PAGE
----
The location of the joint SDHS/CORD 2014 conference, at The University of Iowa, home of the renowned Writers’ Workshop, and in Iowa City, IA, a UNESCO-designated City of Literature, provides an impetus to explore the interplay between dancing and writing, globally, historically, and within contemporary culture.
Dancing and writing are both about articulating physical and thoughtful experiences. How are they related and/or different? How might the compositional strategies of one inform the other? While choreography, notation, scores, and increasingly, digital media, record movement events for posterity, the bodies of dance makers and dancers are physically absent from the historical record. Seen through the lens of embodied agency, however, dancing “writes” into and within space in its very enactment, transforming the moving body itself into a receiving and recording medium. In both dance writing and in dance making there is an impulse to record and interpret, thereby creating the possibility of looking again. Issues of authorship surface readily when examining dancing and writing practices in marginalized and underrepresented cultural and social contexts, and/or in relation to dominant cultural narratives. What are the implications of textualizing dance and/or the body for non-literate societies and/or for underrepresented communities? The ubiquity of dance and dance criticism in the virtual realm, interdisciplinary and collaborative approaches to the creative process, and the incorporation of the spectator into the event of the performance, are contemporary factors that further blur lines of authorship and bridge divides among artists, viewers, and critics. If dance is now living more fully in digital media, could its historical revisions and its “historicizing” reach as far as the written account? Similarly, is the vast universe of digitally generated text causing “the word” to have a life more brief? Does this situation increase anxiety about the “disappearance” of the text, of the dance?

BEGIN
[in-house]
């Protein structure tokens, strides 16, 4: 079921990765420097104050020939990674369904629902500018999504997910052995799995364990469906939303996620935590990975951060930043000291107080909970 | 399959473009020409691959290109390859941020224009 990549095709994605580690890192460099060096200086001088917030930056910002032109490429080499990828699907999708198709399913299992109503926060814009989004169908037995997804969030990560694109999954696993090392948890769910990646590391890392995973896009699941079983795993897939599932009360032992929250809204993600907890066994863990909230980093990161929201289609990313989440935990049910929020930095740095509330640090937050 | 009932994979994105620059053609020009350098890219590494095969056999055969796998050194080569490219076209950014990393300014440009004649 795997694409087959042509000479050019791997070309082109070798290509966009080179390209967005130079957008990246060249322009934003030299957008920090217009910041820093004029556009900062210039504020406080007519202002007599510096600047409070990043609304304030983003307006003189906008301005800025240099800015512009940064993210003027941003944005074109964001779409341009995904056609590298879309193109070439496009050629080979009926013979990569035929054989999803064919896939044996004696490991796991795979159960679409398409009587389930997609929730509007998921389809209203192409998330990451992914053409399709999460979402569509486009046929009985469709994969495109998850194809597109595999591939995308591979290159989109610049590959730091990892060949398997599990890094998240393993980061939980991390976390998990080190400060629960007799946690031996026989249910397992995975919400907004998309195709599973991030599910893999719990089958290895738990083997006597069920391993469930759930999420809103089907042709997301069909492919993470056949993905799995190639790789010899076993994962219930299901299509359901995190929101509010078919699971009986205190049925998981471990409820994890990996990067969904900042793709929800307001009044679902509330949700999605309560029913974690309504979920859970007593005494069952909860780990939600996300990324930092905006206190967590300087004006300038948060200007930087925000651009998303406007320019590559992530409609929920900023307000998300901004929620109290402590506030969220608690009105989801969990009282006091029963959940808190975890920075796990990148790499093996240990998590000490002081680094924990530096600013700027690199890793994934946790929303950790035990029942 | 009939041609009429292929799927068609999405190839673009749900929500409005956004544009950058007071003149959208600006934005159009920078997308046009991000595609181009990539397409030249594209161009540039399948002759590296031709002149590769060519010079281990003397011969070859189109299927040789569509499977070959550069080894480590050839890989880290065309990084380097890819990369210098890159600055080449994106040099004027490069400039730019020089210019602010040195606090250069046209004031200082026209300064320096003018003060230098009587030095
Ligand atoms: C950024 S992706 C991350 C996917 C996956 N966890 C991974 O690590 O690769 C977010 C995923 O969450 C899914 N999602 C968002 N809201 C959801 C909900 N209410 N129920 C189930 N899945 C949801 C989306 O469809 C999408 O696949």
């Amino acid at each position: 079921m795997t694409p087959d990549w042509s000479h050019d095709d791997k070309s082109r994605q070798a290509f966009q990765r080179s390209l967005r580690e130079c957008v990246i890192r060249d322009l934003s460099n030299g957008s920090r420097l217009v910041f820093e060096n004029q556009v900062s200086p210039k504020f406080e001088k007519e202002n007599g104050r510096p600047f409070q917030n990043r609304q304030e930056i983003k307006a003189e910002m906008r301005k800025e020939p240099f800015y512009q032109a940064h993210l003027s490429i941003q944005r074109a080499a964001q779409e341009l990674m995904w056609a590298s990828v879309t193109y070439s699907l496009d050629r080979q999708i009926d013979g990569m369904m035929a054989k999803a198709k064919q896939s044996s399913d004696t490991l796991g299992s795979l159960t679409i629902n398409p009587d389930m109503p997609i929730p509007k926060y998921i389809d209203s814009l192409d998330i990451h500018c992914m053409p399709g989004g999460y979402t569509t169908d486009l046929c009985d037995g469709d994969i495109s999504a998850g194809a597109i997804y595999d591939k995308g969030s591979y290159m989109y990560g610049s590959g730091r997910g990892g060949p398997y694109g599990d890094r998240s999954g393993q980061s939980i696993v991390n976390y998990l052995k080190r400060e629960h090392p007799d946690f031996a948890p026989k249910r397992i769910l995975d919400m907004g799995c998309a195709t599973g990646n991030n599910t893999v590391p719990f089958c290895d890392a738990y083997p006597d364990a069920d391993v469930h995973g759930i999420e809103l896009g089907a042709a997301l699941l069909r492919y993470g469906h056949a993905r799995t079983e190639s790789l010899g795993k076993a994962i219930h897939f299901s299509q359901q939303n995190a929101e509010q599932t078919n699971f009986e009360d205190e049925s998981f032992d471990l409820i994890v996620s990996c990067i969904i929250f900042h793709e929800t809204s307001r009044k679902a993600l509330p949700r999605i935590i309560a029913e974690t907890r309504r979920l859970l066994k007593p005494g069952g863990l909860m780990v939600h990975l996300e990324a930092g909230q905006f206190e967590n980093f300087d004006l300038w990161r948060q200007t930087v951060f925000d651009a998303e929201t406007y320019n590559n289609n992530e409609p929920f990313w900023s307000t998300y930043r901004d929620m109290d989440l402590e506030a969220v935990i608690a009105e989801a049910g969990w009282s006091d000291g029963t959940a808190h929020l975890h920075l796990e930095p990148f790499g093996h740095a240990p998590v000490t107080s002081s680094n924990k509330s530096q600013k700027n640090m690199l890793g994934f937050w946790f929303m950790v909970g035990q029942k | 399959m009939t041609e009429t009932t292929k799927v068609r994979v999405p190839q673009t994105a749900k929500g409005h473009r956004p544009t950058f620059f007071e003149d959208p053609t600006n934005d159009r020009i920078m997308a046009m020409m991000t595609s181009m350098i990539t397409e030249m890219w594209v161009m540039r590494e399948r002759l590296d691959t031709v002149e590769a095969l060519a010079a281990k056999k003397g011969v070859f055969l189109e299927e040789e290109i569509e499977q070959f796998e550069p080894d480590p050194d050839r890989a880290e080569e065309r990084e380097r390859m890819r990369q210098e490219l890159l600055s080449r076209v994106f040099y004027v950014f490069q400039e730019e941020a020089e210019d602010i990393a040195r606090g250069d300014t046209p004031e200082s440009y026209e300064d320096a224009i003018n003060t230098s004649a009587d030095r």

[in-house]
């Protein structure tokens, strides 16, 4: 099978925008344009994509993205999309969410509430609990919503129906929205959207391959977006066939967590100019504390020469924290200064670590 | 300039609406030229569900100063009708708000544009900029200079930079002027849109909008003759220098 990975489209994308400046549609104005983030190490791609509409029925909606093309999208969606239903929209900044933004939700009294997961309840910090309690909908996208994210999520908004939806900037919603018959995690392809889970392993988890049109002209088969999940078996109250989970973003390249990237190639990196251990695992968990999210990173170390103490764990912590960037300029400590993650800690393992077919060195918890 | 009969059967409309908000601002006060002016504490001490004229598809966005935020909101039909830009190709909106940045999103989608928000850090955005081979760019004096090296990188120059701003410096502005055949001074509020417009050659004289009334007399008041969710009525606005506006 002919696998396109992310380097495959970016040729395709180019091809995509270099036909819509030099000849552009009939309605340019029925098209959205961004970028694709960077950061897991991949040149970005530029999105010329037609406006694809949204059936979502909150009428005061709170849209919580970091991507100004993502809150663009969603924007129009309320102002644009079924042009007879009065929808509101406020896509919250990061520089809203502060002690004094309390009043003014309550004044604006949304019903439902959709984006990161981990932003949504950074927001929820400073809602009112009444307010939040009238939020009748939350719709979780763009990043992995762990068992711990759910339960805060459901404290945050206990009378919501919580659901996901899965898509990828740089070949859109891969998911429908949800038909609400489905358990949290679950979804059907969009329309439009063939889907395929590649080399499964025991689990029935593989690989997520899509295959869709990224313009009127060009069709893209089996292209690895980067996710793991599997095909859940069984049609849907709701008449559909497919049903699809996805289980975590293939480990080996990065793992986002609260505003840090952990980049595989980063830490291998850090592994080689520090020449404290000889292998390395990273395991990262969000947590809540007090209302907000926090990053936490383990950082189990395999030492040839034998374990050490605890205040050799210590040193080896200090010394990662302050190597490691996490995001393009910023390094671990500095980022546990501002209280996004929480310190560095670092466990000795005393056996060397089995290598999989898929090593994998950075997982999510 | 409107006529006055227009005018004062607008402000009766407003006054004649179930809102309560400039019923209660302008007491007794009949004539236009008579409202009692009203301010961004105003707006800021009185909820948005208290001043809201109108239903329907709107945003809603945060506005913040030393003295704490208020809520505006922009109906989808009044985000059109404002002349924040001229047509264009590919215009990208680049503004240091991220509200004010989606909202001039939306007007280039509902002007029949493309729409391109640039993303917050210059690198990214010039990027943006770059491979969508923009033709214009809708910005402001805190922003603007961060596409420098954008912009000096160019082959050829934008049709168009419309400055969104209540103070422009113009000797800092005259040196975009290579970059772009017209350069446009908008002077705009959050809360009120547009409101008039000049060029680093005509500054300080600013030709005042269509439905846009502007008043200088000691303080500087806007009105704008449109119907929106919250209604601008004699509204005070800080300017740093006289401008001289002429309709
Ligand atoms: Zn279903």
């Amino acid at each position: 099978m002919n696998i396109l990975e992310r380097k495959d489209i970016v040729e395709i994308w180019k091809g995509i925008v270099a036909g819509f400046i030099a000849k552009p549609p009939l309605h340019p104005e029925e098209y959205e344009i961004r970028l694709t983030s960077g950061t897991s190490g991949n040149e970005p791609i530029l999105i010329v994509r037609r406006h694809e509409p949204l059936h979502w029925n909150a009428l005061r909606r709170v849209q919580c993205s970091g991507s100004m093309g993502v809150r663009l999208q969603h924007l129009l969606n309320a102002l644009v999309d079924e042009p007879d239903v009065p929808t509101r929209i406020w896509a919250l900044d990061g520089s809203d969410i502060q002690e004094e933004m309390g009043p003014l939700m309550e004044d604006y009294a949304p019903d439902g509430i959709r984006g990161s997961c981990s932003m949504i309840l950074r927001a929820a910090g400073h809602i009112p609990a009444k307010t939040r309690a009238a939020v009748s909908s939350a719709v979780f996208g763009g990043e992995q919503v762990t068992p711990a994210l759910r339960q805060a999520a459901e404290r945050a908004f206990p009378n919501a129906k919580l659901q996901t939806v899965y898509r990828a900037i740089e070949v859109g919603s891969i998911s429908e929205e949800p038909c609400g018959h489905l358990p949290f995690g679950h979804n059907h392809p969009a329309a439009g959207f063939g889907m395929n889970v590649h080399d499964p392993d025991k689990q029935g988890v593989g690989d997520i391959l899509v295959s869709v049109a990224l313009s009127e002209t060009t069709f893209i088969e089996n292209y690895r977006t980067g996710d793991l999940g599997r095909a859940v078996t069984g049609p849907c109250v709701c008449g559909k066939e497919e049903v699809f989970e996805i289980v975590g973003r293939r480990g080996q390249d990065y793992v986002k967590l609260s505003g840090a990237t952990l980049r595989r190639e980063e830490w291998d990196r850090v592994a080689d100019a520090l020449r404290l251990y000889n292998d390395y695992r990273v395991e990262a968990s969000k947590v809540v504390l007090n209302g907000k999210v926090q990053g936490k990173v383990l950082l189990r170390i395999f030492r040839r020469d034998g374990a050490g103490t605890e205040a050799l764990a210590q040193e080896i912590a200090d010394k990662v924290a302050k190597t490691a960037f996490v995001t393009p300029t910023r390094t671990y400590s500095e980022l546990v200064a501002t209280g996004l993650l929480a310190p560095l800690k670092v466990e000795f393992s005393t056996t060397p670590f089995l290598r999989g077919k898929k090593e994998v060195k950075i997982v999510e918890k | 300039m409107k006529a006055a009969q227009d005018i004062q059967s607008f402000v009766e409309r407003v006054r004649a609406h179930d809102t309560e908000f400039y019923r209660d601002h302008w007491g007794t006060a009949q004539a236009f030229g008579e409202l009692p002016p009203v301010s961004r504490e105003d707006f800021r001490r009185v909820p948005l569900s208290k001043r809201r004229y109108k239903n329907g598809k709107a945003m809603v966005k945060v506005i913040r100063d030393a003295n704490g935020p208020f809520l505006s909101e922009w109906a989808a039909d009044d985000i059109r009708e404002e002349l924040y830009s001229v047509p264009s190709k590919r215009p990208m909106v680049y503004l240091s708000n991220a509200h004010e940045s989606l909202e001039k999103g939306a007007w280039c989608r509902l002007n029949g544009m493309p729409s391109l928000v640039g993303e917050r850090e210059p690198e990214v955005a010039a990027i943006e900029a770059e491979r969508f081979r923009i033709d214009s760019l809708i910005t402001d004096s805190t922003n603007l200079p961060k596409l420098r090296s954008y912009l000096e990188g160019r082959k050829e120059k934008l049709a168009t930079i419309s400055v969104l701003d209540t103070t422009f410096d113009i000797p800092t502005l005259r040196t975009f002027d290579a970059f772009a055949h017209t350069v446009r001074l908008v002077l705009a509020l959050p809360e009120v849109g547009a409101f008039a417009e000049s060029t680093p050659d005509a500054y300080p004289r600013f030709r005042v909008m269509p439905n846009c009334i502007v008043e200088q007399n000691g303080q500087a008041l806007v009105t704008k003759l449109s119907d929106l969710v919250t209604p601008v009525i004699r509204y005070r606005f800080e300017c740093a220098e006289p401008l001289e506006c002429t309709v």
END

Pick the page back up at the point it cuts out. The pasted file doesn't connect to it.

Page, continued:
The conference site provides an opportunity to examine issues of authorship, representation, and narrative in dancing and writing practices across social and cultural contexts. Bringing writing and dancing into dialog, once again, allows us to reassess their relationship considering aspects such as medium, form, methodologies, aesthetics, authorship, tradition, temporality, duration, meaning, and communication.
Additional questions that will be explored include:
What forms do embodied histories take, and, alternatively, what is a danced archive? In what ways are these questions complicated when considering identity and subject position?
In writing dance history, how do we preserve the body’s agency? What are the tropes and/or genres that deliberately or unwittingly define dance scholarship?
In what ways does writing or notating dancing factor into or construct/reinforce ideas of legacy? What are the economic structures that facilitate or hinder the preservation of dance works?
Is dancing feminine and writing masculine? Does Derrida’s famous gender/binary distinction still apply to the analytics of writing dancing?
What are the politics at work in the writing of the historical or academic canon in dance studies, and what impact do asymmetries of dance writing tilted toward English have on what gets recorded and how dance is portrayed? How might dance augment or complicate our understanding of translation?
How can dance studies broaden the scope of research and knowledge production by engaging scholars from other disciplines, and/or more broad-based and diverse audiences?
What forms of artistic collaboration have writers and dancers undertaken, and what have these intersections revealed?